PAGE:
In the last few days, the Movement Control Order has awoken many to the fact that supply chains that we assume work without question, have now become highly critical.  The establishment of a special taskforce to maintain critical supply chains by the current government is an excellent step to ensure that, what is currently a medical crisis doesn’t turn into a broader crisis.

Moving forward, and in light of the extended Movement Control Order, the battle to ensure that critical supply chains remain functioning will be fought on two fronts, food and medical supplies.

Critical medical equipment have become the weapons that front-liners are scrambling to get their hands on to fight the COVID19 pandemic.  To date, we have stemmed the tide but every day that this crisis continues the ability to source complex equipment also increases in difficulty.   To make informed decisions, a deeper understanding of the medical supply chain is needed to ensure that we don’t miss a step.

Several years ago, the nation moved rapidly towards Halal food production, this included increasing capacity in the agriculture sector and the manufacturing sector mostly driven by SME’s.  Now we see the wisdom of that initiative, in this time of crisis it has pay dividends.  Today we see the need for “strategic production” which may not be highly profitable but forms the vanguard that will buffer food supply requirements from any delays of international shipments.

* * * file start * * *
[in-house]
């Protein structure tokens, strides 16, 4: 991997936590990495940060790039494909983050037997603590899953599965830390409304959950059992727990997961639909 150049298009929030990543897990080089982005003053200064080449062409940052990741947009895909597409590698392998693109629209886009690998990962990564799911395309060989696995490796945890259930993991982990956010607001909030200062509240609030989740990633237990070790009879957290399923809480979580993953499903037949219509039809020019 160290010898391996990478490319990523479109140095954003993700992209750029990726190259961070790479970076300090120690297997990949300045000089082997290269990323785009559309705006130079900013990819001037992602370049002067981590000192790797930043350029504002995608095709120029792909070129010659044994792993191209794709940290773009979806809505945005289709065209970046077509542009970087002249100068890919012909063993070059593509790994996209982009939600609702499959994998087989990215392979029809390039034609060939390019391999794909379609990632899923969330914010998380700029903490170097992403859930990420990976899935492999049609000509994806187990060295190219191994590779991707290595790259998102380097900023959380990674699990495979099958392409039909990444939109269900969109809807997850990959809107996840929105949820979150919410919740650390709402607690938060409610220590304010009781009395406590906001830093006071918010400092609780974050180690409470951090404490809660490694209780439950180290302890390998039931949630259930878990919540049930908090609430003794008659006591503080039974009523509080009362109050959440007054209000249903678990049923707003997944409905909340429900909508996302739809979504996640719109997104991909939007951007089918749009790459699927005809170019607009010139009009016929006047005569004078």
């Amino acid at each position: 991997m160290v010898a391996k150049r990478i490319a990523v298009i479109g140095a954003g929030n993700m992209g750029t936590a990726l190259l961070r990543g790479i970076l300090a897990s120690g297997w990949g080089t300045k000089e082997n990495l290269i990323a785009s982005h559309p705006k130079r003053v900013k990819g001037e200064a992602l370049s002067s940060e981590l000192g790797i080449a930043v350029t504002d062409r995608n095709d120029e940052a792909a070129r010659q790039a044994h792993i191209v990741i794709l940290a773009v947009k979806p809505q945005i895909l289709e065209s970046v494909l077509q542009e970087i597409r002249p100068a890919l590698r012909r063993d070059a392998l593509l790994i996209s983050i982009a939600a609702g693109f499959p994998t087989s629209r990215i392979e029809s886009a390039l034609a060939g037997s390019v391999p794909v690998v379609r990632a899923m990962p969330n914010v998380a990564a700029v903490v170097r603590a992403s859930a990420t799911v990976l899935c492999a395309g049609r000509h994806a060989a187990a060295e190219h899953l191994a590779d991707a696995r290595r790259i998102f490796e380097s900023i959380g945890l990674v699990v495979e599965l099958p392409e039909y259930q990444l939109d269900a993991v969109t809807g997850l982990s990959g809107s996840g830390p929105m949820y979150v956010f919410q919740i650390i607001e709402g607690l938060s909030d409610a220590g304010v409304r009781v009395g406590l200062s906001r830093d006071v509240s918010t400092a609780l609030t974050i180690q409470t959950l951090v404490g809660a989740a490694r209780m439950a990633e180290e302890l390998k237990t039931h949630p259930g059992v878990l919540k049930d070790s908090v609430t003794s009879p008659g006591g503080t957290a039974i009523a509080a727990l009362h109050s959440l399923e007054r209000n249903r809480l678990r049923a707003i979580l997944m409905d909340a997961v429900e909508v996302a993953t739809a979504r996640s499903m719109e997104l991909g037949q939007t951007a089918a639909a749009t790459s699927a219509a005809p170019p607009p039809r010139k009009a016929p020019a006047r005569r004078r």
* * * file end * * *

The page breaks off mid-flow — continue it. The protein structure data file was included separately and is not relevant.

While we have been able to identify certain gaps we need to intelligently, strategically and calmly move towards a sustainable future.  I’m proposing that all stakeholders work together with the government to develop a “Critical Materials Policy”.   Such a policy will assist the government and industry players plan for crises, to meet the needs of the economy and ultimately the people during critical times.

In what might seem a long way away, the “Post COVID19” world will see a change in the way countries increase their levels of self-sufficiency in critical areas.  Money might be able to buy you a lot of things but during a global or regional crisis it will matter little if you can’t produce the critical items needed to deal with the crisis that has befallen your own nation.

With this in mind, investment planning will need to do more than keep one eye on the components of critical supply chains. The question will be, how will Malaysia be able to attract those investments onshore when companies will be looking to benefit from incentives from home nations to establish production there and how quickly can Malaysia develop domestic capabilities?  There is much work to be done by all.

While we continue to take the advice of the Prime Minister to “Stay at Home” we still need to think globally about a sustainable future.

Nordin Abdullah
Founding Chairman
Malaysia Global Business Forum


 


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